Old-timer & sailplane designers have known for a looooong time that using turbulator spar structures and 'trip strips' ('outies') on an airfoil's surface improves the performance of a wing. And the key to this is that even very minimal height / depth structures- (only 1/32" height for a trip strip) very effectively turbulate the boundary layer air flow, reducing surface layer separation bubbles across a wider range of angles of attack, and across a wider air speed range [for a given wing loading.]

How deep of a KF step / pocket we might want to use on various aircraft types for various desired flight performance envelopes is still a question that bears a lot of closer scrutiny and experimentation.

My recent testing on 'KF3" variant wing prototypes has been evaluating whether shallow depth KF variant stepped structures produce the same benefits (trapped circulating vortexes & turbulated boundary layer air flow) with less drag when compared to deeper stepped discontinuities. The subjective results of the KF3P prototype flight tests indicate that they do.

For making modifiable test wings where I can test deeper vs. shallower stepped structures, working with the various thicknesses of Depron & FFF is working well for me for now; I can add or change thicknesses by 1mm of foam at a time if I want, tape it on place, remove it again, and still keep a very clean and structurally sound wing structure throughout all of the various configurations. I can temporarily add other turbulator structures for some tests, too.

VIKING
VIKING... I totally agree with your assessment. The steps do not have to be that deep. Below is my Condor with a rather small step. This is the plane I used to challenge the distance record for the first manned flight down at Kill Devil Hills, NC. If the step is too deep it creates a bigger vortex which then produces excess drag. The small step allows the vortex to remain attached and helps prevent separation. Your work on the step heights has greatly increased our knowledge about this phenomenon.

Dick
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Old Oct 21, 2010, 01:07 PM
just Some Useless Geek
Chicagoland
Joined Oct 2008
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Dick, are you still interested in pursuing the variable wing step idea? Perhaps we can get with Bruce and discuss some of the factors involved in deciding the step depth/position, then work out the actuators and control electronics. I imagine that Bruce is in a much better position to build flying prototypes than I am (totally broke and with clients who still owe me money). I can work out control and positioning algorythms, processing facilities, and software. Coordinated multi-axis motion control is a major part of the work I do.
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Old Oct 21, 2010, 01:34 PM
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Viking, If I could manage to talk Eagle Tree out of a loaner FDR, do you think you could/would use it in your testing? I think it would add significantly to our research.

Roger
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Old Oct 21, 2010, 02:44 PM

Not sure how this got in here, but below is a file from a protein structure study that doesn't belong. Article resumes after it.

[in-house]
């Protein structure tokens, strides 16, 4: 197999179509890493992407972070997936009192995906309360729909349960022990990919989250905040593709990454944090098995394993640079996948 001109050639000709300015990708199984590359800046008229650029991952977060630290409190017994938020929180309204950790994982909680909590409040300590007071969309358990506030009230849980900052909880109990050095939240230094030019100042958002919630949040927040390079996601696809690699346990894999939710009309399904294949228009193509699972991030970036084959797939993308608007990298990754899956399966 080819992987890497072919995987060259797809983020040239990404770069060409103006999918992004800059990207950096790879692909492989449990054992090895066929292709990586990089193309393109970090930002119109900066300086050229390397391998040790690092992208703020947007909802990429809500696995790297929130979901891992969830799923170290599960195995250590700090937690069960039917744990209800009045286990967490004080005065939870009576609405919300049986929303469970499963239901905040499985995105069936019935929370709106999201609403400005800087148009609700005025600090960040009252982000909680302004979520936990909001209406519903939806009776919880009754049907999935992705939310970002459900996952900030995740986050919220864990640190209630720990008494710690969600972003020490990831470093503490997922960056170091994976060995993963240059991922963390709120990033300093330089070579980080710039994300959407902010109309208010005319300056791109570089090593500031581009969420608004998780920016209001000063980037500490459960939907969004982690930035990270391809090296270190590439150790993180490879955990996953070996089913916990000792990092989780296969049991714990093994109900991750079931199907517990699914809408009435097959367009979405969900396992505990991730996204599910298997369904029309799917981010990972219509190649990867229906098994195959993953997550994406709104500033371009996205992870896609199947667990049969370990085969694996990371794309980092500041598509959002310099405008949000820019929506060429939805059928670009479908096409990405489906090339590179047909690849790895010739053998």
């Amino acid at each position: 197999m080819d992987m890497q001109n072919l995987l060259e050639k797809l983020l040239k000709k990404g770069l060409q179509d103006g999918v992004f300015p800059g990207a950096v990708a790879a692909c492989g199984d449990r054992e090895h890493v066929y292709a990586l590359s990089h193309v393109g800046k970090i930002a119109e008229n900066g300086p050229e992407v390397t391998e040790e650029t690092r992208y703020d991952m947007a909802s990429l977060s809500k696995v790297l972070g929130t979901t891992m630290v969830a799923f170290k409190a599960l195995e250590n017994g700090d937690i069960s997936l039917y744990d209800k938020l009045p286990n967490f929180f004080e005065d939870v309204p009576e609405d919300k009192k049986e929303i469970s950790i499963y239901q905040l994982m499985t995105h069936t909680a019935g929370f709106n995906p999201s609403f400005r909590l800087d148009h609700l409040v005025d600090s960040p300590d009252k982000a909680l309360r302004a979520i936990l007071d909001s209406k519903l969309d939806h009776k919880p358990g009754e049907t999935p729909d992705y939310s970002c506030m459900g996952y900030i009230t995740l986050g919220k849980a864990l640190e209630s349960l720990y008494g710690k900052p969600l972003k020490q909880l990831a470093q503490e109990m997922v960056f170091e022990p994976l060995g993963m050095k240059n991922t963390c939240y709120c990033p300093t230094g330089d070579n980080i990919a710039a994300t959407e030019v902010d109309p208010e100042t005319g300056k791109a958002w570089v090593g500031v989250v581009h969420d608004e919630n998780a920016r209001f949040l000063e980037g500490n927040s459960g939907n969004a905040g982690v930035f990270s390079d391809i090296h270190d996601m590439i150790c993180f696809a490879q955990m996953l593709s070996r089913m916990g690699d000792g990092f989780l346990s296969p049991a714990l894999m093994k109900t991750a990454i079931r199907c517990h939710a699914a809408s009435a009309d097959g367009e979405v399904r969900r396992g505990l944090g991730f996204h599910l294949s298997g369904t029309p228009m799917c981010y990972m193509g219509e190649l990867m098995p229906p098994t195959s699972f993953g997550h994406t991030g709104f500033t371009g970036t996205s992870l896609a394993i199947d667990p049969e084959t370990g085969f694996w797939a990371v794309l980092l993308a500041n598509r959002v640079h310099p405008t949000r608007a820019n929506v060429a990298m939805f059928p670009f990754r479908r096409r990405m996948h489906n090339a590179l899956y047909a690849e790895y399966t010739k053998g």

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Fairplay, South Park, CO
Joined Sep 2005
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Quote:
Originally Posted by maguro View Post
Viking, If I could manage to talk Eagle Tree out of a loaner FDR, do you think you could/would use it in your testing? I think it would add significantly to our research.

Roger
Roger,

Yes, that does sound like an interesting proposition! I'll need to look into the FDR's capabilities, and learn how to put it to use effectively. It would be very interesting in doing this.

I do have a very nice wide-open flying venue available, my 'Antelope Flats' site, which is within four miles of my house. It makes it possible to get out for a test flight without a lot of travel time, and the wind / weather conditions are very predictable before I ever leave home.

Bruce
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Old Oct 21, 2010, 09:23 PM
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Quote:
Originally Posted by A Useless Geek View Post
Dick, are you still interested in pursuing the variable wing step idea? Perhaps we can get with Bruce and discuss some of the factors involved in deciding the step depth/position, then work out the actuators and control electronics. I imagine that Bruce is in a much better position to build flying prototypes than I am (totally broke and with clients who still owe me money). I can work out control and positioning algorythms, processing facilities, and software. Coordinated multi-axis motion control is a major part of the work I do.
Yes, that would be useful, but I don't know if Bruce has the time. I've felt that a variable step on a carrier jet would make for better control landings without being too hard on the struts and tires which need to be frequently replaced. And, that's very expensive. These jets landing on the deck of a carrier are doing controlled crashes and the components take a severe beating. But, I digress. I'm just thinking too far ahead in terms of making it financially viable. We still have a very long way to go...
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Old Oct 22, 2010, 02:06 AM
it WILL fly! someday....
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Slovakia
Joined Aug 2008
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Can't make drawing right now, but I'll try to describe my idea of variable step mechanism (I can't remember original author of variable step height, It was here on RCG some time ago.)

Hotwired solid foam wing core with rather deep step, maybe 50%. Area from step to TE/aileron would be covered with depron strip, hinged on TE. Servo arm (or some clever linkage) placed under the depron strip "LE" at wing root, to raise it up/down, changing step height. LE of depron cover strip should be reinforced with CF or wood, so it won't bend. It would be fixed at wing tip, to prevent flutter and to get step height taper.

Makes any sense?